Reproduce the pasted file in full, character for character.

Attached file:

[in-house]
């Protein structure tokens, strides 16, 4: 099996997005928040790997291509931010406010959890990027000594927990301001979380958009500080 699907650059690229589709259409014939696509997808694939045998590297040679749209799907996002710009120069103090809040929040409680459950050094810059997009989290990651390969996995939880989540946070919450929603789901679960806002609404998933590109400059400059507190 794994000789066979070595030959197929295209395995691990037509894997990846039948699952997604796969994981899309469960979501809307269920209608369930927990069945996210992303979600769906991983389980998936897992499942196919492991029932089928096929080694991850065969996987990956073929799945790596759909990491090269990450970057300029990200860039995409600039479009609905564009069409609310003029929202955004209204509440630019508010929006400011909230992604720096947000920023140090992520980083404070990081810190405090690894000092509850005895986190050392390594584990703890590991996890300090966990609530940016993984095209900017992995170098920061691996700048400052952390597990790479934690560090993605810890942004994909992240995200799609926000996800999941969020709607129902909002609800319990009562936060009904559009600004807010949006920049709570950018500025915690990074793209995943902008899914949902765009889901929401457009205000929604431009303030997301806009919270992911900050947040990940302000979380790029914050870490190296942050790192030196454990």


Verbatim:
[in-house]
């Protein structure tokens, strides 16, 4: 099996997005928040790997291509931010406010959890990027000594927990301001979380958009500080 699907650059690229589709259409014939696509997808694939045998590297040679749209799907996002710009120069103090809040929040409680459950050094810059997009989290990651390969996995939880989540946070919450929603789901679960806002609404998933590109400059400059507190 794994000789066979070595030959197929295209395995691990037509894997990846039948699952997604796969994981899309469960979501809307269920209608369930927990069945996210992303979600769906991983389980998936897992499942196919492991029932089928096929080694991850065969996987990956073929799945790596759909990491090269990450970057300029990200860039995409600039479009609905564009069409609310003029929202955004209204509440630019508010929006400011909230992604720096947000920023140090992520980083404070990081810190405090690894000092509850005895986190050392390594584990703890590991996890300090966990609530940016993984095209900017992995170098920061691996700048400052952390597990790479934690560090993605810890942004994909992240995200799609926000996800999941969020709607129902909002609800319990009562936060009904559009600004807010949006920049709570950018500025915690990074793209995943902008899914949902765009889901929401457009205000929604431009303030997301806009919270992911900050947040990940302000979380790029914050870490190296942050790192030196454990």